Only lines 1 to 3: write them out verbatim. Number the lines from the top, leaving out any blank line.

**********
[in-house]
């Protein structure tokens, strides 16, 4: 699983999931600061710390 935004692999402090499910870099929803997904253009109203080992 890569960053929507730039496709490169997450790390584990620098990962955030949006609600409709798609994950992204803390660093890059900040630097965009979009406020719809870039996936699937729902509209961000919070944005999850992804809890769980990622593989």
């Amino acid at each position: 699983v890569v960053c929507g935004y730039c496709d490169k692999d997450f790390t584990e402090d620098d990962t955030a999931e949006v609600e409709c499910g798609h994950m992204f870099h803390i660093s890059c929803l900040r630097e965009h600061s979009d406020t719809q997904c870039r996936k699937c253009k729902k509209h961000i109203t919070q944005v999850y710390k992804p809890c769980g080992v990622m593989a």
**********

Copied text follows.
[in-house]
């Protein structure tokens, strides 16, 4: 699983999931600061710390 935004692999402090499910870099929803997904253009109203080992 890569960053929507730039496709490169997450790390584990620098990962955030949006609600409709798609994950992204803390660093890059900040630097965009979009406020719809870039996936699937729902509209961000919070944005999850992804809890769980990622593989």
């Amino acid at each position: 699983v890569v960053c929507g935004y730039c496709d490169k692999d997450f790390t584990e402090d620098d990962t955030a999931e949006v609600e409709c499910g798609h994950m992204f870099h803390i660093s890059c929803l900040r630097e965009h600061s979009d406020t719809q997904c870039r996936k699937c253009k729902k509209h961000i109203t919070q944005v999850y710390k992804p809890c769980g080992v990622m593989a």